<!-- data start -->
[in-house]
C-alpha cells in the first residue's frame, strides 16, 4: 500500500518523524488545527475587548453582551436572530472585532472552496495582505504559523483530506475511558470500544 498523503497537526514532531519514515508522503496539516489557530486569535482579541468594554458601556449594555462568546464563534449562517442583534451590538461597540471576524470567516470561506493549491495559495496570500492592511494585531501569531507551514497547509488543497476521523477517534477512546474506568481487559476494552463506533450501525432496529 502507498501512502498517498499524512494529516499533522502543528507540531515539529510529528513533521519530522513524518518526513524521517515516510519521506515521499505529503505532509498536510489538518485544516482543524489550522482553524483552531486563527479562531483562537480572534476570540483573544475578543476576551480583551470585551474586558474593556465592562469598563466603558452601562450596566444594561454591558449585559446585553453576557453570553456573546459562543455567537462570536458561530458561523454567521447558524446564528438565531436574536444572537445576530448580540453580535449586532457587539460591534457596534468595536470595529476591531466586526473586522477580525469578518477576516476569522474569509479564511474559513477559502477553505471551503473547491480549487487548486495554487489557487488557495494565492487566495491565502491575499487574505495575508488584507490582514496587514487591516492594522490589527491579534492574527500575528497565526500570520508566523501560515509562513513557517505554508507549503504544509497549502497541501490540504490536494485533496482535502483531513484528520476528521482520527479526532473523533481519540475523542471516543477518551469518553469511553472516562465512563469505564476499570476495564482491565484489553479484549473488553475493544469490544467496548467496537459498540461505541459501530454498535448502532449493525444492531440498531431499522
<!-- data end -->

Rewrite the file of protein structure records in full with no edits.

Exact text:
[in-house]
C-alpha cells in the first residue's frame, strides 16, 4: 500500500518523524488545527475587548453582551436572530472585532472552496495582505504559523483530506475511558470500544 498523503497537526514532531519514515508522503496539516489557530486569535482579541468594554458601556449594555462568546464563534449562517442583534451590538461597540471576524470567516470561506493549491495559495496570500492592511494585531501569531507551514497547509488543497476521523477517534477512546474506568481487559476494552463506533450501525432496529 502507498501512502498517498499524512494529516499533522502543528507540531515539529510529528513533521519530522513524518518526513524521517515516510519521506515521499505529503505532509498536510489538518485544516482543524489550522482553524483552531486563527479562531483562537480572534476570540483573544475578543476576551480583551470585551474586558474593556465592562469598563466603558452601562450596566444594561454591558449585559446585553453576557453570553456573546459562543455567537462570536458561530458561523454567521447558524446564528438565531436574536444572537445576530448580540453580535449586532457587539460591534457596534468595536470595529476591531466586526473586522477580525469578518477576516476569522474569509479564511474559513477559502477553505471551503473547491480549487487548486495554487489557487488557495494565492487566495491565502491575499487574505495575508488584507490582514496587514487591516492594522490589527491579534492574527500575528497565526500570520508566523501560515509562513513557517505554508507549503504544509497549502497541501490540504490536494485533496482535502483531513484528520476528521482520527479526532473523533481519540475523542471516543477518551469518553469511553472516562465512563469505564476499570476495564482491565484489553479484549473488553475493544469490544467496548467496537459498540461505541459501530454498535448502532449493525444492531440498531431499522